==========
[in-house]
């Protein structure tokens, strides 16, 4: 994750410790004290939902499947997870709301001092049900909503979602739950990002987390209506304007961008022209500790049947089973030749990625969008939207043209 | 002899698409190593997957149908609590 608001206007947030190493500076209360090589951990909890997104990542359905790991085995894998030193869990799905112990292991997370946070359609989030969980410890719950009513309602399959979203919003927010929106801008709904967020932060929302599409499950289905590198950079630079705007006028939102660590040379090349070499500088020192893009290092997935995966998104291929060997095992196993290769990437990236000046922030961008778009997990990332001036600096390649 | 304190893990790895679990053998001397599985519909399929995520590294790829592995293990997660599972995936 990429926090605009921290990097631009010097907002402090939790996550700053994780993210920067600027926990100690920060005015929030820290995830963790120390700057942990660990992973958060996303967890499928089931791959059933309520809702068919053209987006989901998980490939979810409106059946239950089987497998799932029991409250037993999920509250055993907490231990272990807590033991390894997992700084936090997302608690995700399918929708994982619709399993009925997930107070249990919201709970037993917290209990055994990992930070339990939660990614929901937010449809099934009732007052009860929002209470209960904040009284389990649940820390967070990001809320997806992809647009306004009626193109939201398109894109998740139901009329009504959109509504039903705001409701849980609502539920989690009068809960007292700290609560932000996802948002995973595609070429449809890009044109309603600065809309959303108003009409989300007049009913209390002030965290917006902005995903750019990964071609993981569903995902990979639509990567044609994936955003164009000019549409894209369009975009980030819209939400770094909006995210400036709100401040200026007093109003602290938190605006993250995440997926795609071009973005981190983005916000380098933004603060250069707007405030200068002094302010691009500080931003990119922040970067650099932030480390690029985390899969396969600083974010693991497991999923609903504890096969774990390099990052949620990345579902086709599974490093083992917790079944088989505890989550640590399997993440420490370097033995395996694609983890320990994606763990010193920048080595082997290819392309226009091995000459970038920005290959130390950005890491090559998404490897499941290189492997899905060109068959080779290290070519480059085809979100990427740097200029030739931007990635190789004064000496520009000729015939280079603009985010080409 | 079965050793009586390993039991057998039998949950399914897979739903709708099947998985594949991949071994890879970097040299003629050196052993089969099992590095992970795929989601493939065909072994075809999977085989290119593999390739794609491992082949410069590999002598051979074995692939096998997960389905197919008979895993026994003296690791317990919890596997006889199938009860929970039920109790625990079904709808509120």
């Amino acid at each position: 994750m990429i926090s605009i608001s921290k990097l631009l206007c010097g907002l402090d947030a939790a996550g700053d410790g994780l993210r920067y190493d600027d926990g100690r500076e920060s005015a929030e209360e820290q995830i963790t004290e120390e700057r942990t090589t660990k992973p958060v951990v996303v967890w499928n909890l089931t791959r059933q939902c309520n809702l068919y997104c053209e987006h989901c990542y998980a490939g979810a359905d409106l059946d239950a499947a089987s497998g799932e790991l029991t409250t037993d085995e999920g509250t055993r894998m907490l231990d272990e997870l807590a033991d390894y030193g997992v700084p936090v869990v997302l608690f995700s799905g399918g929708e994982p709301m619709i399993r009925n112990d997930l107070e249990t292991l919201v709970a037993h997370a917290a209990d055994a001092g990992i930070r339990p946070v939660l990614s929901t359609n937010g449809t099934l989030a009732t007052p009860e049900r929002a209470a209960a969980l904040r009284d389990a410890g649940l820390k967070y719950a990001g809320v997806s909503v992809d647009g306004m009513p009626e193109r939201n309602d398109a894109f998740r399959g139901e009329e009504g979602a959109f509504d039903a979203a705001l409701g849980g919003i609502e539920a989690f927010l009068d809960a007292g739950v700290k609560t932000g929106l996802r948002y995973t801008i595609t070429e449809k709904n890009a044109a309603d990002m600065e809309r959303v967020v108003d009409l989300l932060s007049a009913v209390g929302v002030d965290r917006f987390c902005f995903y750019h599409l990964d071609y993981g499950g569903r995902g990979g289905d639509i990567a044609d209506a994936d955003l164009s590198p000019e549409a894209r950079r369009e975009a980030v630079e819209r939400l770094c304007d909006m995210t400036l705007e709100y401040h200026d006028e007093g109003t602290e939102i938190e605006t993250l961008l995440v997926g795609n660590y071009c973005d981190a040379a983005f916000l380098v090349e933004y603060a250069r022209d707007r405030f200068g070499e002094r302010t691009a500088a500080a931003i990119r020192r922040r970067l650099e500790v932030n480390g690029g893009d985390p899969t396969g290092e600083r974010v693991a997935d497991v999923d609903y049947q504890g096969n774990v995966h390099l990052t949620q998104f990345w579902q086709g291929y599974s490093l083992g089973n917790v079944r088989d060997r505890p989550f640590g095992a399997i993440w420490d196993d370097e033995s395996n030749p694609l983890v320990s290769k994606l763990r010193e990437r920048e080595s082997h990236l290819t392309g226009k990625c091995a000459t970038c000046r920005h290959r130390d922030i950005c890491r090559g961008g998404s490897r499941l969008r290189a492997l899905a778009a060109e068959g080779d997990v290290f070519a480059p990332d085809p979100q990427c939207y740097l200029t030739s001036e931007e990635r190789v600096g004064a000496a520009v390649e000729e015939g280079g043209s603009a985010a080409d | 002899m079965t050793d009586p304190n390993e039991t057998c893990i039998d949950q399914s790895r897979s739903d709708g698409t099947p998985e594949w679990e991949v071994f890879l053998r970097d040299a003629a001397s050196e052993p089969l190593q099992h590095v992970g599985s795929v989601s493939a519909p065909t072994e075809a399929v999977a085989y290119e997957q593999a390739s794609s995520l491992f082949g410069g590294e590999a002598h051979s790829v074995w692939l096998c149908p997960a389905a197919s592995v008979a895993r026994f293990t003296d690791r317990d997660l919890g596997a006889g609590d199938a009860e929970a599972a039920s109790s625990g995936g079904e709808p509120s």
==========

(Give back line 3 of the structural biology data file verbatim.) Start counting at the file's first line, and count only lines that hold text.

């Amino acid at each position: 994750m990429i926090s605009i608001s921290k990097l631009l206007c010097g907002l402090d947030a939790a996550g700053d410790g994780l993210r920067y190493d600027d926990g100690r500076e920060s005015a929030e209360e820290q995830i963790t004290e120390e700057r942990t090589t660990k992973p958060v951990v996303v967890w499928n909890l089931t791959r059933q939902c309520n809702l068919y997104c053209e987006h989901c990542y998980a490939g979810a359905d409106l059946d239950a499947a089987s497998g799932e790991l029991t409250t037993d085995e999920g509250t055993r894998m907490l231990d272990e997870l807590a033991d390894y030193g997992v700084p936090v869990v997302l608690f995700s799905g399918g929708e994982p709301m619709i399993r009925n112990d997930l107070e249990t292991l919201v709970a037993h997370a917290a209990d055994a001092g990992i930070r339990p946070v939660l990614s929901t359609n937010g449809t099934l989030a009732t007052p009860e049900r929002a209470a209960a969980l904040r009284d389990a410890g649940l820390k967070y719950a990001g809320v997806s909503v992809d647009g306004m009513p009626e193109r939201n309602d398109a894109f998740r399959g139901e009329e009504g979602a959109f509504d039903a979203a705001l409701g849980g919003i609502e539920a989690f927010l009068d809960a007292g739950v700290k609560t932000g929106l996802r948002y995973t801008i595609t070429e449809k709904n890009a044109a309603d990002m600065e809309r959303v967020v108003d009409l989300l932060s007049a009913v209390g929302v002030d965290r917006f987390c902005f995903y750019h599409l990964d071609y993981g499950g569903r995902g990979g289905d639509i990567a044609d209506a994936d955003l164009s590198p000019e549409a894209r950079r369009e975009a980030v630079e819209r939400l770094c304007d909006m995210t400036l705007e709100y401040h200026d006028e007093g109003t602290e939102i938190e605006t993250l961008l995440v997926g795609n660590y071009c973005d981190a040379a983005f916000l380098v090349e933004y603060a250069r022209d707007r405030f200068g070499e002094r302010t691009a500088a500080a931003i990119r020192r922040r970067l650099e500790v932030n480390g690029g893009d985390p899969t396969g290092e600083r974010v693991a997935d497991v999923d609903y049947q504890g096969n774990v995966h390099l990052t949620q998104f990345w579902q086709g291929y599974s490093l083992g089973n917790v079944r088989d060997r505890p989550f640590g095992a399997i993440w420490d196993d370097e033995s395996n030749p694609l983890v320990s290769k994606l763990r010193e990437r920048e080595s082997h990236l290819t392309g226009k990625c091995a000459t970038c000046r920005h290959r130390d922030i950005c890491r090559g961008g998404s490897r499941l969008r290189a492997l899905a778009a060109e068959g080779d997990v290290f070519a480059p990332d085809p979100q990427c939207y740097l200029t030739s001036e931007e990635r190789v600096g004064a000496a520009v390649e000729e015939g280079g043209s603009a985010a080409d | 002899m079965t050793d009586p304190n390993e039991t057998c893990i039998d949950q399914s790895r897979s739903d709708g698409t099947p998985e594949w679990e991949v071994f890879l053998r970097d040299a003629a001397s050196e052993p089969l190593q099992h590095v992970g599985s795929v989601s493939a519909p065909t072994e075809a399929v999977a085989y290119e997957q593999a390739s794609s995520l491992f082949g410069g590294e590999a002598h051979s790829v074995w692939l096998c149908p997960a389905a197919s592995v008979a895993r026994f293990t003296d690791r317990d997660l919890g596997a006889g609590d199938a009860e929970a599972a039920s109790s625990g995936g079904e709808p509120s």